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Subject: Tell me about Demyansk Pocket rss

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alex w
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Demyansk Pocket

The Demyansk kessel was born from two stubborn leaders during the winter offensive of 1941-1942. One wanted the enemy destroyed, the other giving a no retreat order. Demyansk being a small town with an important rail link to Leningrad was ultimately a death trap cauldron when it was formed.

With such a historical background, any wargamer would be drawn to this title as much as it was for Stalingrad. The moment I started to read the rules and play my first game, the tactical and operational situation of the game itself turned into a disappointing cum frustrated attack-die rolling exercise for me. But all is not lost..... As history will have it..... There is resupply from the air.....is there?

The components
The map is really very basic and gives the flavor of old school. The mountain, forest and plains hexes are very clearly delineated. Due to this functional simplicity, some may feel that it is very blend or even ugly. Luckily, there are gamers that has posted some nice updates that could be used as alternatives.

The counters are again, a basic and tried system of attack/defend and movement factors, adjusted to account for the map size and hex ranges. The usual colors of grey/blue-ish for Germans and red/brown for Russians are again evident of familiarity. (there are the usual black and whites for Elites from both sides.)

The rules are but a few pages in length. Take away the setup section and you are left with a simple read, done in half an hour. 

The rules in brief
Deployment of reinforcements : this is when and where your reinforcements comes in. For the Russians, this is when the airborne troops may be brought into play through air drop directly into the pocket. 

Mechanized movement : The German mechanized and assault gun units may move. Russians do not have this phase, but is replaced by HQ (only) unit moving during their turn.

Combat : The good old Combat Results Table (CRT) with the standard calculations for an ODDs resolution for effect. The odds ranges from 1-1 to a maximum of 6-1. The Results ranges from AR2 (attacker retreating 2 hexes) to DR3 and DE (defender eliminated).

Movement again : This time all units may move, including German mechanized and Assault gun units. Russians may move their combat units only.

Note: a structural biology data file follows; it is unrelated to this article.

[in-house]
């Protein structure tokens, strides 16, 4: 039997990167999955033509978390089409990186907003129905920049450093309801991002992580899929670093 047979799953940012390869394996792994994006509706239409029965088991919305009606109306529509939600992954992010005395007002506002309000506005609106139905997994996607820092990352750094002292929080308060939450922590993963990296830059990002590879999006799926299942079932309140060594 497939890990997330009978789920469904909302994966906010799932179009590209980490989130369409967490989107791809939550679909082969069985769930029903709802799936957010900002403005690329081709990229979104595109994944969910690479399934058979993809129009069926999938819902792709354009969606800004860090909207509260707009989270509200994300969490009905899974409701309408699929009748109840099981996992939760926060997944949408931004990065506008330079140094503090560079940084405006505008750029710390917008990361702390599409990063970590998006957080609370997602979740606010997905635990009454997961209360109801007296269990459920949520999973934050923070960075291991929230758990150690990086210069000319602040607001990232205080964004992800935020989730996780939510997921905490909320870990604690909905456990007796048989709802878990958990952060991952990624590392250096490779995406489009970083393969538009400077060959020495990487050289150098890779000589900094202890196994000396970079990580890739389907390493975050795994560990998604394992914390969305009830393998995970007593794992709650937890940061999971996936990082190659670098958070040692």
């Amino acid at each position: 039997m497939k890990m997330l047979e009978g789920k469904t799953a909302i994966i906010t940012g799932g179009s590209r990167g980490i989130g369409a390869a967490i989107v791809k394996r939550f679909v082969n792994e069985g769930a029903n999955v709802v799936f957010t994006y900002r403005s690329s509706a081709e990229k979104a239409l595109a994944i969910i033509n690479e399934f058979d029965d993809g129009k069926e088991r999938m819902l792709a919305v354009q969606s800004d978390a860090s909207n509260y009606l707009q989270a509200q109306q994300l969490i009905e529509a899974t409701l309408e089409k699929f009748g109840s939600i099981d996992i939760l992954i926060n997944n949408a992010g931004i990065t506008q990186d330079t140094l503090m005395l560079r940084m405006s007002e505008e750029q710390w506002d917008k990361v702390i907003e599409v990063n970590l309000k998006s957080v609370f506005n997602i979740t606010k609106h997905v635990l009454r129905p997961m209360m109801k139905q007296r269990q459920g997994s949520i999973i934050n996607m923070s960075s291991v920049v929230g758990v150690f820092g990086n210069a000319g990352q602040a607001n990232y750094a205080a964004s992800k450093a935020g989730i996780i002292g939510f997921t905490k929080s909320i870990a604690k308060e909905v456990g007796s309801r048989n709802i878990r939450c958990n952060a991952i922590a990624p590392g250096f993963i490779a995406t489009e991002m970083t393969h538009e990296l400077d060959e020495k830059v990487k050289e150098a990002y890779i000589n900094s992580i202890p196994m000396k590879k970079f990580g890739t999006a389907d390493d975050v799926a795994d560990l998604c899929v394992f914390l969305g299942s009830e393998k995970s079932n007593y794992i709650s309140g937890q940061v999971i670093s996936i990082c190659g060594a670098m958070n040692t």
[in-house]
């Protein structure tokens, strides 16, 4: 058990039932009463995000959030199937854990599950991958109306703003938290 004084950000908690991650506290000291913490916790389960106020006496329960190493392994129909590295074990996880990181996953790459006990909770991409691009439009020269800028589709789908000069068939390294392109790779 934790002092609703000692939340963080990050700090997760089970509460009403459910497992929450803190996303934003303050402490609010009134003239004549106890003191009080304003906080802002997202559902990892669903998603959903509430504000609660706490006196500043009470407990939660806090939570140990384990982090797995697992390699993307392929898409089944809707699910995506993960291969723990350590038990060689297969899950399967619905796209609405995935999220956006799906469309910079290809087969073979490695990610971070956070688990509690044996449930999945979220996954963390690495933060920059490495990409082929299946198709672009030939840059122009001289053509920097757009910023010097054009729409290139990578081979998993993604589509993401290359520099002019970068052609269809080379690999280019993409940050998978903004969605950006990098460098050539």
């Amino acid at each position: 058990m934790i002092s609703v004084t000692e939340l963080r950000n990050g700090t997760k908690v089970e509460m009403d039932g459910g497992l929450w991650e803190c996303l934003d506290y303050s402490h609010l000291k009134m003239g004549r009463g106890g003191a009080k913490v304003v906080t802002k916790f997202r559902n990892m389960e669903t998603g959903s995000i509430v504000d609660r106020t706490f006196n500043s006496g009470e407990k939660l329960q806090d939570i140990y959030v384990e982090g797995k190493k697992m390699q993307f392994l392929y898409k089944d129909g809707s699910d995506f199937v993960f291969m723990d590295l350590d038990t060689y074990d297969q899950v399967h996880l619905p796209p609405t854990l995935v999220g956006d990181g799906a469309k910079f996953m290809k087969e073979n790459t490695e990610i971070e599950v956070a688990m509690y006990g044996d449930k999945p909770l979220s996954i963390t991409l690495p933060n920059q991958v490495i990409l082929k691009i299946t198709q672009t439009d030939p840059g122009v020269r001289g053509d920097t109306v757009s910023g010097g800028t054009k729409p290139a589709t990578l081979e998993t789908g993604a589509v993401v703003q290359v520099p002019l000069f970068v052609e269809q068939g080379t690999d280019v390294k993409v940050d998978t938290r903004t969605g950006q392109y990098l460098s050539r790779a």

And the turn cycles towards the IGO-UGO for 1 turn passed.

The charts and setup

A game that tells the story of a pocket battle waiting to be crushed and their relief efforts will undoubtably start with forces surrounded from all sides and cut-off from the front. In a way, this pocket do look very similar to Stalingrad, with airfields to be protected and strong points being fortified.

This setup is perhaps the start of my disappointment. The setup for such a small battle with minimal units (as compared to other games) on the whole should be quite straight forward, but it is still unclear as to which unit could deploy at which hex-level. The unit identification for setup is wrong. ( there is no Russian 382nd Rifle, but 2 copies of 358th Rifle was given. Worst yet, the 358th has differing combat values. You can imagine the confusion!) 

Another issue that I felt strange at setup was the wordings '.... Place ON or north of Demyansk...', followed by the next '.... Place ON or south of Demyansk.....'. At Demyansk hex level, all northern units could mix with southern units! If so, than what's the point of separating those units with that limiting restriction?

The lack of pictorial guidance has greatly hampered the speed of deployment. But having said that, This IS a rather 'old' wargame ....... There are no charts. The CRT and some simple modifiers, are printed at the end of the rules set.

Once the units at game start has been deployed (I have to make do with possible erroneous setup, as indicated above) , you will notice that it looked quite impressive that the 'situation' was worth the time to game. But all is not so when the first turn begins....

The game as I see it

The game rules creates the uncertainty for the trapped Pocket German units to BE (or not) in supply. This affects their combat abilities and restricts them from acting too aggressively behind Russian lines. This is perhaps the only aspect I like about this game.